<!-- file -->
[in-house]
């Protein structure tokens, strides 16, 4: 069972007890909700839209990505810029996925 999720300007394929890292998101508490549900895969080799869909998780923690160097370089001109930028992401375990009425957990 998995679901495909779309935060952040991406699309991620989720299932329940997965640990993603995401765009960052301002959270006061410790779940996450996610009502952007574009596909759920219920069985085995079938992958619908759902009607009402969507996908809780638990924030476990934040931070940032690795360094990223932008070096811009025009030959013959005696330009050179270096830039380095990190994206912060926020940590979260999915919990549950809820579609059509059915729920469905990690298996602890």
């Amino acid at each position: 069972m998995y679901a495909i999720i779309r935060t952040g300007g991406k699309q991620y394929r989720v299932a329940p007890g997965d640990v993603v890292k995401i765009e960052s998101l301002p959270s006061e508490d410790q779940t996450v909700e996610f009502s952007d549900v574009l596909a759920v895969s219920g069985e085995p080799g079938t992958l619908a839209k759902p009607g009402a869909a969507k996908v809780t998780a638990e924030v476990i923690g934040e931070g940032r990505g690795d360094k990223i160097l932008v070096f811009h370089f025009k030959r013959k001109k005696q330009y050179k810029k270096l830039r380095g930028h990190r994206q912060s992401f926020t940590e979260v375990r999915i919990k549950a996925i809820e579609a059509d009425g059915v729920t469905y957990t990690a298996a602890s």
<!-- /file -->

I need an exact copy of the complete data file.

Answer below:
[in-house]
């Protein structure tokens, strides 16, 4: 069972007890909700839209990505810029996925 999720300007394929890292998101508490549900895969080799869909998780923690160097370089001109930028992401375990009425957990 998995679901495909779309935060952040991406699309991620989720299932329940997965640990993603995401765009960052301002959270006061410790779940996450996610009502952007574009596909759920219920069985085995079938992958619908759902009607009402969507996908809780638990924030476990934040931070940032690795360094990223932008070096811009025009030959013959005696330009050179270096830039380095990190994206912060926020940590979260999915919990549950809820579609059509059915729920469905990690298996602890």
């Amino acid at each position: 069972m998995y679901a495909i999720i779309r935060t952040g300007g991406k699309q991620y394929r989720v299932a329940p007890g997965d640990v993603v890292k995401i765009e960052s998101l301002p959270s006061e508490d410790q779940t996450v909700e996610f009502s952007d549900v574009l596909a759920v895969s219920g069985e085995p080799g079938t992958l619908a839209k759902p009607g009402a869909a969507k996908v809780t998780a638990e924030v476990i923690g934040e931070g940032r990505g690795d360094k990223i160097l932008v070096f811009h370089f025009k030959r013959k001109k005696q330009y050179k810029k270096l830039r380095g930028h990190r994206q912060s992401f926020t940590e979260v375990r999915i919990k549950a996925i809820e579609a059509d009425g059915v729920t469905y957990t990690a298996a602890s």